The View from the Bottom

The girls on The View are unanimous: Homosexuality is not only morally right but probably ought to be encouraged if we want to keep our military strong.

Okay, maybe mandating homosexuality in the military won't fly just yet. For now, the ABC morning show's talkers will have to be content fighting amongst themselves as to who is more outraged by Joint Chiefs of Staff Chairman Peter Pace, who told the Chicago Tribune that homosexuality, like adultery, is immoral.

The gals were in good media company. Not one of Tuesday's morning or evening news shows on ABC, NBC or CBS featured a single person defending the general's remarks or the military's don't ask, don't tell policy. The tone was overtly hostile, with stories moving smartly through a laundry list of talking points found on homosexual activist groups' Web sites, and frequent interviews with homosexual activists. General Pace got similar treatment in some newspapers, with the Washington Post managing a March 13 trifecta: an editorial, “The Right to Serve,” an op-ed by Republican homosexuality booster and former Wyoming senator Alan K. Simpson, “Bigotry That Hurts Our Military,” and a news article by Ann Scott Tyson, “Sharp Drop in Gays Discharged From Military Tied to War Need.”  How did we ever fight a war without scrapping the ban on homosexual behavior?

It's not as if the American people are clamoring for the military to welcome open homosexuality. Despite some profoundly abused and distorted polls like the recent Zogby survey of military personnel, a large segment of the American people believe, as General Pace does, that homosexual behavior is immoral. According to the Cultural and Media Institute's National Cultural Values Survey released on March 7, which polled 2,000 Americans, 49 percent say flatly that homosexuality is “wrong,” including 83 percent of the conservative religious segment, from which the military draws a high proportion of recruits. 

Only 14 percent of Americans say homosexuality is “right.”  The stampede to end the ban isn't coming from the public, but from the media and some liberal politicians backed by the homosexual lobby.

On The View, the ladies opened the March 13 program by trashing the general, who wasn't there to defend his honor.

Nor was anyone else inclined to do so, even designated “conservative” Elizabeth Hasselbeck, who normally serves as a foil on the liberal show. This time around, she joined the mob in assailing Gen. Pace, openly wondering whether he harbors vices of his own that drove him to say what he did. This is a standard homosexual propaganda technique: Attribute dark motives to anyone who won't salute the rainbow flag. You can look it up in their strategy manual, a book entitled After the Ball.

The other participants warmed to Hasselbeck's theme and one-upped her, especially guest talker and actress Joely Fisher, who bounced in her chair in a blouse that gave disturbing new meaning to the show's title.

Rosie O'Donnell, a famous out lesbian, predictably came unglued. Over the past few years, she has defined herself primarily by her sexual behavior, and then claimed that people with moral qualms about homosexuality are bigots who are assailing her identity.

Nobody dared utter anything to upset the pro-gay mantra, which grew in intensity.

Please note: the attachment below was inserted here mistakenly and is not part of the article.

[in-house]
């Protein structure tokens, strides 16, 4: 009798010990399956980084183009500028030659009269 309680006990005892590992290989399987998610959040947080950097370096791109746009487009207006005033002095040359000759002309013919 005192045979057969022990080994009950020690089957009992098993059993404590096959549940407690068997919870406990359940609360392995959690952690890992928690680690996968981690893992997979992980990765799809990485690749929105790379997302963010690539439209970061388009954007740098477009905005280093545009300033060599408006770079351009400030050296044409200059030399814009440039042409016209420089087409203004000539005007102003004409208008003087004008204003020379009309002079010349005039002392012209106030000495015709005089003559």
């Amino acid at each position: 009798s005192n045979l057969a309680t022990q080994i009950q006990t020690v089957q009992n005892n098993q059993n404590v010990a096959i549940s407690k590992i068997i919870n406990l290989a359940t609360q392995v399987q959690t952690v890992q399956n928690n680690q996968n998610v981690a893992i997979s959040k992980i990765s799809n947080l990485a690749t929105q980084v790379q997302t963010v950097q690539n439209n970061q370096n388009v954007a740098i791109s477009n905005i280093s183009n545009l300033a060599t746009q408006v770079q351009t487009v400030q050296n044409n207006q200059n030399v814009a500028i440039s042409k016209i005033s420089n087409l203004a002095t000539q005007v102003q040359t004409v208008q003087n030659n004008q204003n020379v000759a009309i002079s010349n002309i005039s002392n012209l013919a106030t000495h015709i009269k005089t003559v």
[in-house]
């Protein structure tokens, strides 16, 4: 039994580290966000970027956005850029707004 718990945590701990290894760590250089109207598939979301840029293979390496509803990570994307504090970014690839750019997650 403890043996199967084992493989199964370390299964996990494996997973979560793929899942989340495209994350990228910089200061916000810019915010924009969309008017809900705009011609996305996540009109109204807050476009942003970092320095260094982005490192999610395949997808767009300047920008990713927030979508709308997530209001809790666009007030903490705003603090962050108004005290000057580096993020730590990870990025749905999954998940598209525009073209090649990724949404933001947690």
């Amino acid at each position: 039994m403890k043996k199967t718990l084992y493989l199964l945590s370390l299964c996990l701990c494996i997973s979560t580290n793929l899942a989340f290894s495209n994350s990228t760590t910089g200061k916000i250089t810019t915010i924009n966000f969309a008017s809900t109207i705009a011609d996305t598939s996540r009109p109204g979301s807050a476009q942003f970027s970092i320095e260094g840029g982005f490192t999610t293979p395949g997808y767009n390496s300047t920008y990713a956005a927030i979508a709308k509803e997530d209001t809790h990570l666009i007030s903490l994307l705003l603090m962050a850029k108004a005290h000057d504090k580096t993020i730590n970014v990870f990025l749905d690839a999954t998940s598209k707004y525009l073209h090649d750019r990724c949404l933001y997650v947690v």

Here's a portion of the five-minute discussion:

Joely Fisher: “We need to open General Pace's closet and see what's in there.”

Joy Behar:  “Do you think people who are homophobic are gay closeted cases themselves?”

Fisher:  “Or sexually repressed or uncomfortable with their own sexuality in any way?”

O'Donnell:  “So if you are a gay person you are immoral. You are innately bad.  You are less than, because you are gay. It's like saying all lefties are witches.”

Hasselbeck:  “He likened it to adultery, an adulterous person in the armed services would face some sort of punishment or some sort of slap on the wrist and if you act on your homosexuality I believe he also said that they should be treated like someone who is --.”

Fisher: “But it's okay to kill people.”

Joy Behar: “If you're saying it's immoral the way adultery is, then let gay people get married. Then it won't be immoral.”

O'Donnell: “Can you be a straight person who is a horrible person, who is adulterous and has no morals?”

Fisher:  “And have a leg up”

O'Donnell: “So to speak.”

Behar: “Not the Heather Mills story again.”

O'Donnell:  “But it's impossible for a gay person ever to be treated equal which is the premise of this country, that all men and women are created equal, they are endowed by their Creator with certain inalienable rights, all people, even the gay ones. (bares her teeth, shouts) General Pace, wake up! It's 2007. There's a war on! Leave the gays alone!”  (applause)

Note to readers: Homosexual activists increasingly insist that the Almighty is really an enthusiastic advocate of same-sex canoodling. For support, they mangle the Bible, or the Declaration of Independence, although they don't seem compelled to do the same with the Koran.

After Rosie's outburst, Hasselbeck explained why everyone doesn't just go ahead and cheerfully accept homosexuality as moral:

“What happens is there's this group of you know, religious believers, be it Christian or whoever who believe certain sins are worse than others. They do believe homosexuality is a sin, because they are not guilty, guilty of it, then they say 'It's not my sin so I will focus on that,' then pretty much hide the fact that I'm guilty of some other things as well. I feel that may be what's going on.”

Later, she opined that, “We should not judge one another. I feel that's the root of Christianity. You shall not judge.”

Does that mean we're not to judge adultery? Promiscuous sex? Polygamy? Prostitution? 

Inquiring Viewers want to know.

Robert Knight is the director of the Culture and Media Institute (, a division of the Media Research Center.